|Mia and Mommy Florida 2001|
The history behind my participation in this story began in the mid 90's when life took me to Florida where I eventually met someone who would forever change my world for the better and that person is Mia, my only child and the love of my life. Mia was born with a spinal cord injury known as spina bifida and as a result, she has little to no feeling below her knees and uses canes, a walker, and wheelchair to navigate her life. She also has internal issues that affect her body's ability to do things on its own and spends a good amount of time and energy every day dealing with these circumstances in order to stay healthy. Today, at sixteen years old, she has had 14 surgeries, and as irrelevant as all this may seem to a rehab project, it makes up the huge ‘WHY’ behind my entire project. Each of these experiences has raised our awareness as a family that very simple changes can be made in construction projects that make life easier to live for a person with mobility limitations, adding to their quality of life and allowing them to be the best they can be.
|Mia March 2002|
The path that led me to find out about Universal Design began when Mia was a baby. As a young mom, I needed to be able to work according to my own schedule so I could care for her. Selling real estate seemed like a good way to go because I love looking at houses and liked the flexibility being an independent contractor would allow. In September of 2002, I moved back to MO and we lived with my parents in our family home on Montebello. Real estate turned out to be a very demanding job but with the help of my family and friends, I did it and honestly could not have done it without them. I am glad I did too, because it opened my eyes about a lot of things that need to be changed.
|Second Grade Mia|
|Tom and Mia 2009|
In 2010, as our real estate office was in a transition period switching brands. Our broker Larry took a poll on what real estate company we should align with among several he was considering and I voted for Real Living, reasoning the name aligned with the direction real estate needed to be going: focusing on accommodating the needs of REAL people because that is what being a good real estate agency does. Real Living Gateway Real Estate is what we are to this day.
In 2012, I was invited to take part in an advocacy training program called Partners in Policymaking. It was there I learned about the brilliant but simple concept I had been seeking all along: Universal Design, where thoughtful planning meets function AND aesthetics.
|Time well spent. Please check into it.|
|An important message.|
|Tom, Amy and Mia April 2017|
Now, almost three years later, we are ready to show off the inside. Influenced by a lifetime spent visiting an antique clubhouse that my mom's side of the family shares, it's a rustic gallery of sorts and furnished with items collected from my real estate travels and life in general. As my first official universal design project, it is the headquarters of our social enterprise, providing us a legitimate base from which to expand our current portfolio of related projects--all focused on social change through the arts, culture and active living. All of these projects stemmed from our first project, Helping Kids Together, which was started when Mia was in elementary school as a way to bridge social gaps between kids with and without disabilities. Marketed as 309 elm, Arnold House provides a unique stage for us to produce pop-up events in addition to being offered for rent to groups for private events and meetings. All of these uses will provide revenue streams to keep the preservation of Arnold House going forward while helping us raise awareness of the importance of inclusion through our business activities and ultimately, help kids together.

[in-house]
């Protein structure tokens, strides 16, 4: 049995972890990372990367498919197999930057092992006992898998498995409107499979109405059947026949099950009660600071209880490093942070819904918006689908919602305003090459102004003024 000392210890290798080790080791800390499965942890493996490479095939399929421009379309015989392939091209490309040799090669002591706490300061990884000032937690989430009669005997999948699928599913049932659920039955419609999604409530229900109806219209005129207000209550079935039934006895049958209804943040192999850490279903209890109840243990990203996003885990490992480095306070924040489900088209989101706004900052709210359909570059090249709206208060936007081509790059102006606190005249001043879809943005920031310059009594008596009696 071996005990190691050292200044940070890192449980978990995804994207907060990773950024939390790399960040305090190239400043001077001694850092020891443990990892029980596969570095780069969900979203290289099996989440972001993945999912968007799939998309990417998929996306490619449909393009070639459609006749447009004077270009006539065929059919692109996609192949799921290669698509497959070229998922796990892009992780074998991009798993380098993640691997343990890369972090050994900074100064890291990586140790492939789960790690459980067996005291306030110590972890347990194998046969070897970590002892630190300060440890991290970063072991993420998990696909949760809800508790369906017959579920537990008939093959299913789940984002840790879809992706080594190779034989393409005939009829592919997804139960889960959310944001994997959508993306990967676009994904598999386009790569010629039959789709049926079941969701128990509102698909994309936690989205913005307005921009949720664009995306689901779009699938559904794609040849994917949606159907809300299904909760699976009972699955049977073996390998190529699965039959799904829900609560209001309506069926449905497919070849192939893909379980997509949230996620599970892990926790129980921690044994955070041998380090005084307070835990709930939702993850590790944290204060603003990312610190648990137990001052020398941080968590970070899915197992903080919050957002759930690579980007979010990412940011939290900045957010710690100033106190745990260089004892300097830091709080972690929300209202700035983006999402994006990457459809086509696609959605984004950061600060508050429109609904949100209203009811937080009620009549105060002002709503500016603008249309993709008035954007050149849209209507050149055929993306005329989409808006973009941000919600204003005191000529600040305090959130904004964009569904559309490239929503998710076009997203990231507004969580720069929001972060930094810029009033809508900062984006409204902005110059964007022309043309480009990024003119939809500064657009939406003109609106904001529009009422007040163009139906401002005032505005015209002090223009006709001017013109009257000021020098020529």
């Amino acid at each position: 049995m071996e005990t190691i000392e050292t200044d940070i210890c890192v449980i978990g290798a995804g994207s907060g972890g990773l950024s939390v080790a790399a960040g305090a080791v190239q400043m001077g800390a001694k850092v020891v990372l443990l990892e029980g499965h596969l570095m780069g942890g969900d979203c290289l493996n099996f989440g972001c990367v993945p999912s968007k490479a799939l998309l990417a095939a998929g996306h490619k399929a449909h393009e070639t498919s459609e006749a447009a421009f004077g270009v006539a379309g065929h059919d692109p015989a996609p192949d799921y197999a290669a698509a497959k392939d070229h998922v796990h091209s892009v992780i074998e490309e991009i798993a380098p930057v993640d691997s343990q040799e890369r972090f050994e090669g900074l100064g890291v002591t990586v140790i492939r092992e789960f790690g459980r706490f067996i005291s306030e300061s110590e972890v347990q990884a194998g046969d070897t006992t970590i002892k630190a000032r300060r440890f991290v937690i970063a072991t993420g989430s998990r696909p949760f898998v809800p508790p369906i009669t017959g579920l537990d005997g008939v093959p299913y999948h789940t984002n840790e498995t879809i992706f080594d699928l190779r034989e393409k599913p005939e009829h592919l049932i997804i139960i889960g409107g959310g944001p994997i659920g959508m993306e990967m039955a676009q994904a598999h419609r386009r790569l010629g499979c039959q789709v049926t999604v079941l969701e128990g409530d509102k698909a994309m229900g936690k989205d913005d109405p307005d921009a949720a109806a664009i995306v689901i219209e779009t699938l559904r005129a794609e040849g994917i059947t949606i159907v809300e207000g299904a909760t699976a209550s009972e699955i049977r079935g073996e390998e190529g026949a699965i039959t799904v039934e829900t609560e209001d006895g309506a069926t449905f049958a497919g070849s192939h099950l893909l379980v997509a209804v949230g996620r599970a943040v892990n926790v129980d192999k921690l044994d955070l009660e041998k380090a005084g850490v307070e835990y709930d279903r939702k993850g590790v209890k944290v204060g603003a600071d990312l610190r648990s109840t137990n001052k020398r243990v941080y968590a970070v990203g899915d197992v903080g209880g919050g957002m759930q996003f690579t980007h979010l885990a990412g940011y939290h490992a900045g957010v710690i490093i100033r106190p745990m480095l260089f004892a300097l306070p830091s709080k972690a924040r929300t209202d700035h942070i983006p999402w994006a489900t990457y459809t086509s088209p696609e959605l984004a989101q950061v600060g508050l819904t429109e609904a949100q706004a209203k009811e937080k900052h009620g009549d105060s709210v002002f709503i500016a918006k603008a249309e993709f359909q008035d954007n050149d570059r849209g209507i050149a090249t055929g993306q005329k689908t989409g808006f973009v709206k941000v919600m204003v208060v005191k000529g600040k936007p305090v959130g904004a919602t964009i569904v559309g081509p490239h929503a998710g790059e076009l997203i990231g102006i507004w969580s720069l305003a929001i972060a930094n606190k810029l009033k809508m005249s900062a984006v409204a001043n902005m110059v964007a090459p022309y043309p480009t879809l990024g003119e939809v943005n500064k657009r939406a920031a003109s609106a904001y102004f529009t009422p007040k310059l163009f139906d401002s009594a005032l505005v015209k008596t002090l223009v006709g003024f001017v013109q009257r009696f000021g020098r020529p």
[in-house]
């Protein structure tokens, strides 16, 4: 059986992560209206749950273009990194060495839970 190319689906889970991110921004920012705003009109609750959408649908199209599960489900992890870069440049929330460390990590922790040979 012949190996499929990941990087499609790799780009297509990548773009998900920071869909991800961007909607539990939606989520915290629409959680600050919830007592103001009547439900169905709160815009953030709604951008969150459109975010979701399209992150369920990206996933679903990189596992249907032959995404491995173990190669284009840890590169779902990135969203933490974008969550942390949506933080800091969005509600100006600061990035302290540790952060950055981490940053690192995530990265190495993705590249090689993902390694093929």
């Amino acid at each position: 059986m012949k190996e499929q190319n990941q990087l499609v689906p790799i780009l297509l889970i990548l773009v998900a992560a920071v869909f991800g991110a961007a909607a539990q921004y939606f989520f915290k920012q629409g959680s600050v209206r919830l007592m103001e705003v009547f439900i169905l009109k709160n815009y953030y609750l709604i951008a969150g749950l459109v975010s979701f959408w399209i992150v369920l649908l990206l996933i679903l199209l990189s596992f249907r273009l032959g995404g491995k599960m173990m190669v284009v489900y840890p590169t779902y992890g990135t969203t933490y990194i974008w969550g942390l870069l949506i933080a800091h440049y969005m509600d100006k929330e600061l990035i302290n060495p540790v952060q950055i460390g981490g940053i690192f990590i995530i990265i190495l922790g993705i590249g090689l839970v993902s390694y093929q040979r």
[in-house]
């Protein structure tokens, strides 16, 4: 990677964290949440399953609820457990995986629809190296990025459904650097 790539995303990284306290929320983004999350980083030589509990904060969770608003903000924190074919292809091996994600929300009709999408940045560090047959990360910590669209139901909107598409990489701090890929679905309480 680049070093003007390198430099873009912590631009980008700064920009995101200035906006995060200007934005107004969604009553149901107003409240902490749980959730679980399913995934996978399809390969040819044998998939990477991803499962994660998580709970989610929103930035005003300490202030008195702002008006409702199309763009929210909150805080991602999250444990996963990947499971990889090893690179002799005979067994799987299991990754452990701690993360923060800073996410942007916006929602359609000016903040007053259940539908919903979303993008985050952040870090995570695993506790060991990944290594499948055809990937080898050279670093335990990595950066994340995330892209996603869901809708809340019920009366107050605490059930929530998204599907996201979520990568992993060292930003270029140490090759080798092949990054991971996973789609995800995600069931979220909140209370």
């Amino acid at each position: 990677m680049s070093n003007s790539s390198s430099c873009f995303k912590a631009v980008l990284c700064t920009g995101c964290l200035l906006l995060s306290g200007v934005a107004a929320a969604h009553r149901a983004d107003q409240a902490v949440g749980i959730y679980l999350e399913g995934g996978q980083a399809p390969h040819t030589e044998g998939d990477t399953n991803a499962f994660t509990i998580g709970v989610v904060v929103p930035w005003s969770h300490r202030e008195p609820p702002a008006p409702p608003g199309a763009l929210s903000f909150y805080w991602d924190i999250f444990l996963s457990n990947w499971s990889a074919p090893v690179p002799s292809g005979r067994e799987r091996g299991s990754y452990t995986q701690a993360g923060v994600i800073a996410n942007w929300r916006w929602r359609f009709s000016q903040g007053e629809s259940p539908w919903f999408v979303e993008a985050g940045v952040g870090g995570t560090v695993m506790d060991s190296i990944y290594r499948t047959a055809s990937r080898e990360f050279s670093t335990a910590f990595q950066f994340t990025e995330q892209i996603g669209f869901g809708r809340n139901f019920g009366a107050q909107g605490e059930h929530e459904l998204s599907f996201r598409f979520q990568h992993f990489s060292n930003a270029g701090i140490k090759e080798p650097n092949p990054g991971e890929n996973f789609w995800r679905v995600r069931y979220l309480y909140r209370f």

In totality the rehab of Arnold House is not yet finished because now that the inside is ready, we need to tackle Phase II. Being able to move about freely on the inside of a building is useless if people can't get in or out of it safely and with dignity. Phase II encompasses the hard and landscaping portions of the property as well as other improvements that will allow us to expand our range of services offered to the public. I created the piece below to help those who assist with Phase II understand my plans for this property and see the issues that need to be corrected in the process of making the improvements.
|Amy & Mia, planning flower beds on Easter 2017|
April 18, 2017